Niederhoffer-- A tragic heroe?

Discussion in 'Wall St. News' started by highlifejoker, Jul 8, 2008.

  1. Sounds like a niederhoffer. Think he will be a future jessie Livemore one day? A tragic hero of herculean proportions, inspiring traders 20/1000 years from now? Or will he be relegated to the dustbin of history?
  2. dustbin
  3. His strategy was to sell naked puts when premiums were at historic lows. He got what was coming to him.
  4. Chood


    You may have been bum steered: gambling, or making money -- looking at it either way -- is about the least heroic and least tragic activity I can think of. Granted, I may be contemptuous of what is familiar to me, but ask the vast masses who don't speculate how much heroism and tragedy they associate with the activity. Their answer is the correct one.
  5. he got his fees didn't he? have you guys considered that he knew he was going to blow up, but he also knew that the steady income stream that he generates before he blows up is enough to raise a bunch of money and earn him tons of fees?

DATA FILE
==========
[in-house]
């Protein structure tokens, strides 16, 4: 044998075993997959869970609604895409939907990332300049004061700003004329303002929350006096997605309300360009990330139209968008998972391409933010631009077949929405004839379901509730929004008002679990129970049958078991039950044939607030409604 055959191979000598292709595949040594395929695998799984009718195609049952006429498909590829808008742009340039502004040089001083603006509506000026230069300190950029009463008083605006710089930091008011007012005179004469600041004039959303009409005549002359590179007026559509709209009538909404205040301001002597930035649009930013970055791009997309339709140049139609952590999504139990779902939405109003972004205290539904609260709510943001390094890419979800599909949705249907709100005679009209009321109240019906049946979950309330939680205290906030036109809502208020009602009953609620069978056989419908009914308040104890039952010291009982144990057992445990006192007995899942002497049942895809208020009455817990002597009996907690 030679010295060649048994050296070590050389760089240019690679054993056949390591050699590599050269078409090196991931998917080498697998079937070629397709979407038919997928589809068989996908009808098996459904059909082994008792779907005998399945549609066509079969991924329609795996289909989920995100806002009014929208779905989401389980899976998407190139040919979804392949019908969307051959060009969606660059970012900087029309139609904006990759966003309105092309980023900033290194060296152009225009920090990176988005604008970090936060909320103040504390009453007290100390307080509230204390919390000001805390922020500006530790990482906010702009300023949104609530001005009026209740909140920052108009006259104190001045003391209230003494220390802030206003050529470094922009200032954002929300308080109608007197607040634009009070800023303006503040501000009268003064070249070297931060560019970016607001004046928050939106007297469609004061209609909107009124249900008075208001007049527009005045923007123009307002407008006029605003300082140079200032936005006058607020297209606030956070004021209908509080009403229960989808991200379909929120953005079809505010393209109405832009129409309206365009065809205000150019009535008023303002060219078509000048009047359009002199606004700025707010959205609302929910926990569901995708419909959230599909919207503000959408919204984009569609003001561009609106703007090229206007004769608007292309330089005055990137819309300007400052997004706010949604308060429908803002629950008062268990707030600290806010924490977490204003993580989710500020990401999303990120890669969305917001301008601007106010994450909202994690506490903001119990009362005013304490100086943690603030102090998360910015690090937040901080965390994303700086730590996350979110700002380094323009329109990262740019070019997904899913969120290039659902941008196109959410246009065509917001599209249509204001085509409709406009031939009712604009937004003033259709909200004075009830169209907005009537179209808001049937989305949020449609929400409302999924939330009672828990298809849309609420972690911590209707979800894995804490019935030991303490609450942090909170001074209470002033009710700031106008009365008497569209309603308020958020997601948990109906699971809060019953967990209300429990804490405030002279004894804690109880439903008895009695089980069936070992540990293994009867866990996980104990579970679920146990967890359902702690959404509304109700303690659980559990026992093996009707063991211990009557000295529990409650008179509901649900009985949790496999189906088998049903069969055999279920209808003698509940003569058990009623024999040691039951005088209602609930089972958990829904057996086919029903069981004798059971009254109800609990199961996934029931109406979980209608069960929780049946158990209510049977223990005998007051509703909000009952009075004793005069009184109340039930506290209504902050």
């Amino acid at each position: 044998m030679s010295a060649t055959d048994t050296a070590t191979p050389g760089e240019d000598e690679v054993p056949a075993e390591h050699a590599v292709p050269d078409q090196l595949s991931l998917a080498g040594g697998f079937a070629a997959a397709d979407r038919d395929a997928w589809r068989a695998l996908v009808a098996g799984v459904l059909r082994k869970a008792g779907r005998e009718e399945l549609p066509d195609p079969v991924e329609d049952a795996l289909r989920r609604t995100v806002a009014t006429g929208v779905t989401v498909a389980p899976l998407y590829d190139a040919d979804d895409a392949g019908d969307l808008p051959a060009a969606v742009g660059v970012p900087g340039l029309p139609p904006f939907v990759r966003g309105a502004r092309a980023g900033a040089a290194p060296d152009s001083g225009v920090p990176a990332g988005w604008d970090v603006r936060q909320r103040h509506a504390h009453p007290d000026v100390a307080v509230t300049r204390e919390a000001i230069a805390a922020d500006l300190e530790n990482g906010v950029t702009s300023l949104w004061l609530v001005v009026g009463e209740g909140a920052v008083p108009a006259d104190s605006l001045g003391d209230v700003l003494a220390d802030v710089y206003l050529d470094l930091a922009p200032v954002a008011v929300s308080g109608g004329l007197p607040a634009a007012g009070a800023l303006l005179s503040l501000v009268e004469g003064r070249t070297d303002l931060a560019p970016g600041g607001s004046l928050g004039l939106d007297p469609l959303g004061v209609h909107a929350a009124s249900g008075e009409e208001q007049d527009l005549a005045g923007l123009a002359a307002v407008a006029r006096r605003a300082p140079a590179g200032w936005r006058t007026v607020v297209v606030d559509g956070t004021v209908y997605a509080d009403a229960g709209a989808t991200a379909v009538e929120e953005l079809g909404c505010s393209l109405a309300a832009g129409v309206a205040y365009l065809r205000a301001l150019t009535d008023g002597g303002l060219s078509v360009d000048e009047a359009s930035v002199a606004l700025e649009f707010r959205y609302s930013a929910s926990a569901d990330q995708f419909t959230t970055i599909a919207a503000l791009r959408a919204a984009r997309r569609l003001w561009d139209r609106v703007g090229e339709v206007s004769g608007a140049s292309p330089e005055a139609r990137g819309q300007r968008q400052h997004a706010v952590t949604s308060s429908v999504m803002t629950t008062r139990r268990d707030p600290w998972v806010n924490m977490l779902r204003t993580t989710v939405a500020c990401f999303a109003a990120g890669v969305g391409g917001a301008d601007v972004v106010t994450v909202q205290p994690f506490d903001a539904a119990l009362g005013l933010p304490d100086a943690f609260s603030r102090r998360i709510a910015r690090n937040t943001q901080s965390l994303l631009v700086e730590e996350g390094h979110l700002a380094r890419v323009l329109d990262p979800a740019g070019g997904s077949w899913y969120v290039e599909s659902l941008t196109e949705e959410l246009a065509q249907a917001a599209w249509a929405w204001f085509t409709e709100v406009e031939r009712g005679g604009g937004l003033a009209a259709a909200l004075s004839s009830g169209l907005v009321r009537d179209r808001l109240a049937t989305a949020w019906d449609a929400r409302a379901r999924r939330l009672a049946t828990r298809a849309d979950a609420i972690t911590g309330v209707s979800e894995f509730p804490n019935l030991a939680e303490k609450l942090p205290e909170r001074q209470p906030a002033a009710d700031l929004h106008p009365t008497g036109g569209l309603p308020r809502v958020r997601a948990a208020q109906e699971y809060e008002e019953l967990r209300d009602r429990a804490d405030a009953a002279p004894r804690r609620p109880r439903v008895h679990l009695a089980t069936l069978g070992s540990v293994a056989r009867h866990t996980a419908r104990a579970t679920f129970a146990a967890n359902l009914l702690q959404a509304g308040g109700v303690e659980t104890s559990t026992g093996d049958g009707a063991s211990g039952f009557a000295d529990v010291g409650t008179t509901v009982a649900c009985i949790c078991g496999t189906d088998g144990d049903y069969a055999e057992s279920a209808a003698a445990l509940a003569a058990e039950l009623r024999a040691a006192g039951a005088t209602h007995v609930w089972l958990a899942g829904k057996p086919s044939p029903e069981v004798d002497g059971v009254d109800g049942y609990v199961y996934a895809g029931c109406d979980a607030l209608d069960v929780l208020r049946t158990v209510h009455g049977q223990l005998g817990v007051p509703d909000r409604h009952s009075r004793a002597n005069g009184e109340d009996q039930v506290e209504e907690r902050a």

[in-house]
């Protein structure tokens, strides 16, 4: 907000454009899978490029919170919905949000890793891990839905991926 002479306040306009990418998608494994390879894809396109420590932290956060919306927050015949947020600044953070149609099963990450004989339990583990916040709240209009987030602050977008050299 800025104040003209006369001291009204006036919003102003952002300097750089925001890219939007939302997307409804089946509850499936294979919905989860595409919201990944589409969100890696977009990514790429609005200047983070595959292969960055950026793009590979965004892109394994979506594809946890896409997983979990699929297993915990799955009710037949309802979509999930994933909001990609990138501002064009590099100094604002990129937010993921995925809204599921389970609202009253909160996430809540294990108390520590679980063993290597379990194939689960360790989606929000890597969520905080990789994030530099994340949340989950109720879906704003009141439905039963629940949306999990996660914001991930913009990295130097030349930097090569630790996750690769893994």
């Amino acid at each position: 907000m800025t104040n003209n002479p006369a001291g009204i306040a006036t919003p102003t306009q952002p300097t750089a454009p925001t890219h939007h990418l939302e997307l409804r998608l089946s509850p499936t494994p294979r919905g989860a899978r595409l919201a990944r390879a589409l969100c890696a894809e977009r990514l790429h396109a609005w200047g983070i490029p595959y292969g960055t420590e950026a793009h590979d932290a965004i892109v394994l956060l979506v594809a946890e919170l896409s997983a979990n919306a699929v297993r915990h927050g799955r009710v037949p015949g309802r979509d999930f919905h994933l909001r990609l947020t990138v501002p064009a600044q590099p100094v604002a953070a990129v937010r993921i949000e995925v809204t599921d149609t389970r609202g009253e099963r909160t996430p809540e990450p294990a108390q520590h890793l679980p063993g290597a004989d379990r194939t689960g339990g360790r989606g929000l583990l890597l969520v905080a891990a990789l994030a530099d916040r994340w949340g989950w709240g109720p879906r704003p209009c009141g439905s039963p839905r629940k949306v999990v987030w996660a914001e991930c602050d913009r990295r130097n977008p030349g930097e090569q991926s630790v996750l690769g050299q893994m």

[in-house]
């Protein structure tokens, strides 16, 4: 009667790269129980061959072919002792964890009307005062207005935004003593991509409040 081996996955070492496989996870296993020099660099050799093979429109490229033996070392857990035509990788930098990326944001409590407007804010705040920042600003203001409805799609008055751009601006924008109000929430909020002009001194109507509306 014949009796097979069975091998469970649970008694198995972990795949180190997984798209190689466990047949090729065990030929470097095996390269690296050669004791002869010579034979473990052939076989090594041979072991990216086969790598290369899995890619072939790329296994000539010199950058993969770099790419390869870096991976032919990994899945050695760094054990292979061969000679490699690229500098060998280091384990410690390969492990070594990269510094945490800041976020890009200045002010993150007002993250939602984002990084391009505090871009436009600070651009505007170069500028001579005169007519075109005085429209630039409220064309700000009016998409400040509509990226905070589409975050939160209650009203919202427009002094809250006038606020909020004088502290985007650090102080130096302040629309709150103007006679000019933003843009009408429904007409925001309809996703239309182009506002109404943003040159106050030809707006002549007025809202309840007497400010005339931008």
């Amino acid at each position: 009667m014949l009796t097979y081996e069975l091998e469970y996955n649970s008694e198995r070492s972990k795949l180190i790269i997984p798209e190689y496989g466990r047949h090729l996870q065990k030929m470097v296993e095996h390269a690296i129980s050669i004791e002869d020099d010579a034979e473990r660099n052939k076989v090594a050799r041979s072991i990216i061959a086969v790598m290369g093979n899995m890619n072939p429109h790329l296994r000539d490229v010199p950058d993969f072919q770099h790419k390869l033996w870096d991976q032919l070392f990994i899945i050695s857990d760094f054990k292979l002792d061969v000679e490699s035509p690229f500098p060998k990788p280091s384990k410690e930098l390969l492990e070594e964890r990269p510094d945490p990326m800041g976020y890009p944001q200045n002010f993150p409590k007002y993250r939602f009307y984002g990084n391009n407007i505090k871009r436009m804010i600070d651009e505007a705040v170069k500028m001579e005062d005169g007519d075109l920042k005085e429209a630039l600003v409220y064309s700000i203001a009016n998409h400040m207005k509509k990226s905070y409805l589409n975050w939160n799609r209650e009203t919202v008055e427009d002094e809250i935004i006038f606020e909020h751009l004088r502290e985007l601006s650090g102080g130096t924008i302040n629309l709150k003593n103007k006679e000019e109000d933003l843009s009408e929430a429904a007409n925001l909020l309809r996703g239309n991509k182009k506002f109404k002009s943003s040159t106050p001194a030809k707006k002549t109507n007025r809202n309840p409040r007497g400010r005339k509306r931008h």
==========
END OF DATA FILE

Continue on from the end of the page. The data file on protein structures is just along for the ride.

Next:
6. Marketsurfer should be here to suck his....oops, I mean...defend Vic any minute now.
  7. jem


    As traderbee implies and I have said many times in the past - VN may be a great squash player and a smart guy. But he was either one of the best salesman, con men in wall street history - or he was one of the most insecure, ego driven, self destructive people to ever be in charge of 100s of millions of dollars.
  8. Hard to be impressed with a money manager who can't control risk in a professional manner.

    I can understand one mistake in a high risk game. The way he played it says he was a dilletante, not a pro. Too bad..
  9. I could not have said it better.
  10. Trying to achieve anything extremely difficult, at significant risk, has a certain heroic quality. Speculators realistically striving for top notch performance are trying for something difficult, and taking serious risks to do so. Burger flippers, truck drivers, and accountants are not.

    To go from being extremely rich and on the top of your field, to near penury and disgrace, within the space of a few months, is rather tragic. Getting fired from a Dilbert job isn't.

    Whilst I strongly oppose Niederhoffer's trading approach, I do admire his commitment to excellence, which he has demonstrated succesfully in several fields other than trading.
    #10     Jul 13, 2008